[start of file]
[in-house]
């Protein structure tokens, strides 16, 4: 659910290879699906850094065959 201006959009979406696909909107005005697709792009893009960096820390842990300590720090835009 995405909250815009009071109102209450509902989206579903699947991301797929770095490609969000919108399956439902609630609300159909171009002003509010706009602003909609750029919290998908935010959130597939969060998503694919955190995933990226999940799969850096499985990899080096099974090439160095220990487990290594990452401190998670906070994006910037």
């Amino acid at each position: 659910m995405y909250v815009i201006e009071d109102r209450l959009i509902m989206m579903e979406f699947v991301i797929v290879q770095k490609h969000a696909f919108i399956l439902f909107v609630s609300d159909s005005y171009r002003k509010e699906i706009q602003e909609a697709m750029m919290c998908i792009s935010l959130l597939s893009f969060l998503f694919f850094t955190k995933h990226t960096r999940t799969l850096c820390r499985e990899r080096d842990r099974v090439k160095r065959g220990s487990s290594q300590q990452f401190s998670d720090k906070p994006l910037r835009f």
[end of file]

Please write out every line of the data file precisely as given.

[in-house]
């Protein structure tokens, strides 16, 4: 659910290879699906850094065959 201006959009979406696909909107005005697709792009893009960096820390842990300590720090835009 995405909250815009009071109102209450509902989206579903699947991301797929770095490609969000919108399956439902609630609300159909171009002003509010706009602003909609750029919290998908935010959130597939969060998503694919955190995933990226999940799969850096499985990899080096099974090439160095220990487990290594990452401190998670906070994006910037």
């Amino acid at each position: 659910m995405y909250v815009i201006e009071d109102r209450l959009i509902m989206m579903e979406f699947v991301i797929v290879q770095k490609h969000a696909f919108i399956l439902f909107v609630s609300d159909s005005y171009r002003k509010e699906i706009q602003e909609a697709m750029m919290c998908i792009s935010l959130l597939s893009f969060l998503f694919f850094t955190k995933h990226t960096r999940t799969l850096c820390r499985e990899r080096d842990r099974v090439k160095r065959g220990s487990s290594q300590q990452f401190s998670d720090k906070p994006l910037r835009f």